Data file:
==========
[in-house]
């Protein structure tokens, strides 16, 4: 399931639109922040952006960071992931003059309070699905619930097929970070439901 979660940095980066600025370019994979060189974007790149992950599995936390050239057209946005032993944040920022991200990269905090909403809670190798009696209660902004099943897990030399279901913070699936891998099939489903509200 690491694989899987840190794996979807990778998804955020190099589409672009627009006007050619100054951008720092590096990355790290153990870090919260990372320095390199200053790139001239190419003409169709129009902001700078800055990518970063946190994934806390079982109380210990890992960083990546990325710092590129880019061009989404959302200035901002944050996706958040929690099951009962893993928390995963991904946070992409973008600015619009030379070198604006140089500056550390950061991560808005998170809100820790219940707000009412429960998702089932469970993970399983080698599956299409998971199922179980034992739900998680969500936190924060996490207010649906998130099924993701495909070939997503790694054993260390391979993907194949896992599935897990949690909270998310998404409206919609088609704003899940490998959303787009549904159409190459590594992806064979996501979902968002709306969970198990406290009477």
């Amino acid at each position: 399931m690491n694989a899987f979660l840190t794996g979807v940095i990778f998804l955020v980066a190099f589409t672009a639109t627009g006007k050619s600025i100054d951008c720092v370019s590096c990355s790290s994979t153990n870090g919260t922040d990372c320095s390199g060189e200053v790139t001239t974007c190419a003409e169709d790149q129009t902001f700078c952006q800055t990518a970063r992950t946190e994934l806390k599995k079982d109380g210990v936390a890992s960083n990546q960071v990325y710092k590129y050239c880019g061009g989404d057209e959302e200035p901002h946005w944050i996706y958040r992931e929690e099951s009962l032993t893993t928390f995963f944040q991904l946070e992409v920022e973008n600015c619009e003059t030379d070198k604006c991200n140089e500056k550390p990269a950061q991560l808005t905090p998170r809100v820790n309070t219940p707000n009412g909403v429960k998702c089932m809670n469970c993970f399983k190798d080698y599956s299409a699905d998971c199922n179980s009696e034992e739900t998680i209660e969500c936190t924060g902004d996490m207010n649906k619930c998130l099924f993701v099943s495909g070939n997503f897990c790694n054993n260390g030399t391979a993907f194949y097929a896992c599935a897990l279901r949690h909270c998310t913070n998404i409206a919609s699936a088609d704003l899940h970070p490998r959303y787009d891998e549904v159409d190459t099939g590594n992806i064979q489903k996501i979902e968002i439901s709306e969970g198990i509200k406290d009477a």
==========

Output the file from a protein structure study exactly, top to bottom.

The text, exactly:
[in-house]
């Protein structure tokens, strides 16, 4: 399931639109922040952006960071992931003059309070699905619930097929970070439901 979660940095980066600025370019994979060189974007790149992950599995936390050239057209946005032993944040920022991200990269905090909403809670190798009696209660902004099943897990030399279901913070699936891998099939489903509200 690491694989899987840190794996979807990778998804955020190099589409672009627009006007050619100054951008720092590096990355790290153990870090919260990372320095390199200053790139001239190419003409169709129009902001700078800055990518970063946190994934806390079982109380210990890992960083990546990325710092590129880019061009989404959302200035901002944050996706958040929690099951009962893993928390995963991904946070992409973008600015619009030379070198604006140089500056550390950061991560808005998170809100820790219940707000009412429960998702089932469970993970399983080698599956299409998971199922179980034992739900998680969500936190924060996490207010649906998130099924993701495909070939997503790694054993260390391979993907194949896992599935897990949690909270998310998404409206919609088609704003899940490998959303787009549904159409190459590594992806064979996501979902968002709306969970198990406290009477």
């Amino acid at each position: 399931m690491n694989a899987f979660l840190t794996g979807v940095i990778f998804l955020v980066a190099f589409t672009a639109t627009g006007k050619s600025i100054d951008c720092v370019s590096c990355s790290s994979t153990n870090g919260t922040d990372c320095s390199g060189e200053v790139t001239t974007c190419a003409e169709d790149q129009t902001f700078c952006q800055t990518a970063r992950t946190e994934l806390k599995k079982d109380g210990v936390a890992s960083n990546q960071v990325y710092k590129y050239c880019g061009g989404d057209e959302e200035p901002h946005w944050i996706y958040r992931e929690e099951s009962l032993t893993t928390f995963f944040q991904l946070e992409v920022e973008n600015c619009e003059t030379d070198k604006c991200n140089e500056k550390p990269a950061q991560l808005t905090p998170r809100v820790n309070t219940p707000n009412g909403v429960k998702c089932m809670n469970c993970f399983k190798d080698y599956s299409a699905d998971c199922n179980s009696e034992e739900t998680i209660e969500c936190t924060g902004d996490m207010n649906k619930c998130l099924f993701v099943s495909g070939n997503f897990c790694n054993n260390g030399t391979a993907f194949y097929a896992c599935a897990l279901r949690h909270c998310t913070n998404i409206a919609s699936a088609d704003l899940h970070p490998r959303y787009d891998e549904v159409d190459t099939g590594n992806i064979q489903k996501i979902e968002i439901s709306e969970g198990i509200k406290d009477a």